Bristol County coalition strategizing fight against opioid addiction


TAUNTON, Mass. (WPRI) — The battlefield is in the mind. 

The Bristol County Regional Alliance called in its associates and other community members Wednesday to compare how they’ve been fighting the battle with the vulnerable.

“The idea being, we are stronger together than we are doing our work separately,” Keith Hovan, the president and CEO of Southcoast Health and a co-chair of the Alliance, said.

The Alliance held a conference in Taunton to share ideas on preventing people from getting addicted to opioids, reducing the harm opioids are doing in Southeastern Massachusetts, and how treatment and recovery can be conducted.

The coalition is about a year old, and has grown from about 30 people at its beginning to nearly 200 having joined the mission against the addictive drugs.

“Anybody who’s got an interest in helping us battle opioids is welcome,” Hovan said, from law enforcement to health providers to even clergy members.

Last year, fatal overdoses killed 233 people in Bristol County, according to the Massachusetts Department of Public Health.

Bristol County District Attorney Thomas Quinn III blames it on the rise of the potent painkiller fentanyl. Heroin is also a big challenge, though it’s less instantly potent; law enforcement that just comes in contact with fentanyl is at risk of debilitating, involuntary intoxication.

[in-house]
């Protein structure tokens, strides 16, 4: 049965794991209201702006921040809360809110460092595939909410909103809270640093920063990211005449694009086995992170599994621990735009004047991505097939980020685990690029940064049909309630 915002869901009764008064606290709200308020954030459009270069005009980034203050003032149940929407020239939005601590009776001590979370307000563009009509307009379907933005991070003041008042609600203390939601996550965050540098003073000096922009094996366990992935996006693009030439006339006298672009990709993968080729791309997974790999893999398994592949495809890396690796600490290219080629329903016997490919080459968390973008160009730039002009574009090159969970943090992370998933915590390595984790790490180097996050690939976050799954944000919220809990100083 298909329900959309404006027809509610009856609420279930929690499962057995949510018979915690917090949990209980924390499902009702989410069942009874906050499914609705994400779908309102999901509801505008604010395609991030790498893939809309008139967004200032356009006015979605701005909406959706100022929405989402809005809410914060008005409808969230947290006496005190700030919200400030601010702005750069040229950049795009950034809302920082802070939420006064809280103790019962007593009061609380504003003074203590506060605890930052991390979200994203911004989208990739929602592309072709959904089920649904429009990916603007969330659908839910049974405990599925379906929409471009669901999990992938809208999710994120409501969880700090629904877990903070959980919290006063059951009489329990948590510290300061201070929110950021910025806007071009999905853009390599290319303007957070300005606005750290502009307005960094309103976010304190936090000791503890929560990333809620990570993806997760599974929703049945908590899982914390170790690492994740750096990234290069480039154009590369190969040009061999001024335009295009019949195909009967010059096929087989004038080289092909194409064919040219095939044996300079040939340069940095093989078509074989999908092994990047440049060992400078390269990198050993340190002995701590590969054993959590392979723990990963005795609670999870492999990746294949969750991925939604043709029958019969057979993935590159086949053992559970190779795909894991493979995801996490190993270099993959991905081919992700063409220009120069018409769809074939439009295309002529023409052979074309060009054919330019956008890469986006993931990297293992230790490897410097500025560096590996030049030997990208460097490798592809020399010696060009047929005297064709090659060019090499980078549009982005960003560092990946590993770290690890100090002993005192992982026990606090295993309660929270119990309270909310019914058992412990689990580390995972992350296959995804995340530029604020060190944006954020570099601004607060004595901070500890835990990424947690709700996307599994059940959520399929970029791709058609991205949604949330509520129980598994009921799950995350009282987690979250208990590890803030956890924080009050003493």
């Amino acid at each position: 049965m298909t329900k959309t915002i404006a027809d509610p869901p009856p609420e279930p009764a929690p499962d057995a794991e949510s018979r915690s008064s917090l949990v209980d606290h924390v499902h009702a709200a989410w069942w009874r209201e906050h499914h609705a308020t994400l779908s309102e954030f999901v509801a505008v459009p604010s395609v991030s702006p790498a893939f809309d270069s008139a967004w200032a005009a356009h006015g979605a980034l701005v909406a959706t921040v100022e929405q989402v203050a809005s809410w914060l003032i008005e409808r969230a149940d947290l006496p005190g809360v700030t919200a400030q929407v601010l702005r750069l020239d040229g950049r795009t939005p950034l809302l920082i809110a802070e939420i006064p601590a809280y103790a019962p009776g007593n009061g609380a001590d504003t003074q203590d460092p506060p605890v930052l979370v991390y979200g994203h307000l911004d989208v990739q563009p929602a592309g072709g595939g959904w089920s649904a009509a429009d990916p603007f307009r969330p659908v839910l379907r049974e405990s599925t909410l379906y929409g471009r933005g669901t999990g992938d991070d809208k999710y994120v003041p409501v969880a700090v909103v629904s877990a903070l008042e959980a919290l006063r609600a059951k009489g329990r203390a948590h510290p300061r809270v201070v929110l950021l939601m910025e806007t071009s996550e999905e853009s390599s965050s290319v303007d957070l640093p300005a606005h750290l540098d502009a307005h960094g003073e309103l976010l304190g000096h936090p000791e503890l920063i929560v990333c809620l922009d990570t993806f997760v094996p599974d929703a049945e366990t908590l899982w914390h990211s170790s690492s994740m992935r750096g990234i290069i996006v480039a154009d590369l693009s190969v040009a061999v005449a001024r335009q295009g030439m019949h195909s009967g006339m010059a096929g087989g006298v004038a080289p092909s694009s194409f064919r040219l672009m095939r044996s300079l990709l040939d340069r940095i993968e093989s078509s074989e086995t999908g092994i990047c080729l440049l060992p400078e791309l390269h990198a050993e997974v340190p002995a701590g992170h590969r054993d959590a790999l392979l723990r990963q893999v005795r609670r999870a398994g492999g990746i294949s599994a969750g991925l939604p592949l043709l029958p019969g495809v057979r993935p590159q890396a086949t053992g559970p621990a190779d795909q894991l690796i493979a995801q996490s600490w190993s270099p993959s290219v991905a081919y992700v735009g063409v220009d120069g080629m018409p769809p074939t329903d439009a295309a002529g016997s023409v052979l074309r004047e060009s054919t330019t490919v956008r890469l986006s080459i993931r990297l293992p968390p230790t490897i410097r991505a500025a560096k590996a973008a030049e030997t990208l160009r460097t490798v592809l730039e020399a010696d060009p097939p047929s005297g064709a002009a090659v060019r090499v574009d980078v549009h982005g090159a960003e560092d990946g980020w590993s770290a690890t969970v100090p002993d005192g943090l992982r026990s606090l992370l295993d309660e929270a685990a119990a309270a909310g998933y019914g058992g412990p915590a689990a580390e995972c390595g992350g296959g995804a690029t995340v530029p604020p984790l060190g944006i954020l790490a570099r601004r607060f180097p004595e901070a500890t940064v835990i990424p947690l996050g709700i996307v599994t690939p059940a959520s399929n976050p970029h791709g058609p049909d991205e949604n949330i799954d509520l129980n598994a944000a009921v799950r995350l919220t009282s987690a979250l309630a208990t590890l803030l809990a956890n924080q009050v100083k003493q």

“It’s ruining individuals. It’s sad. It’s pathetic. That’s why this is important, to come together,” Quinn said.

Also since the inception of the group, “there’s been better coordination with law enforcement,” Hovan said. “We’ve deployed new programs that include better treatment for pregnant moms, better treatment opportunities for individuals who have overdosed, who may be homeless, or who are really eager to get into treatment.”

New Bedford to join federal anti-opioid “360” program

One significant support coming to the city of New Bedford will be their joining a new program administered by the Drug Enforcement Administration (DEA) next year entitled its “360 Strategy.” The DEA will allocate more funding to the city for the program’s three-pronged battle against drugs, according to Mark Skeffington of the Boston DEA field office. New Bedford’s DEA office will have double the number of agents (from four to eight), and will have agreements to get assistance from seven law enforcement agencies.

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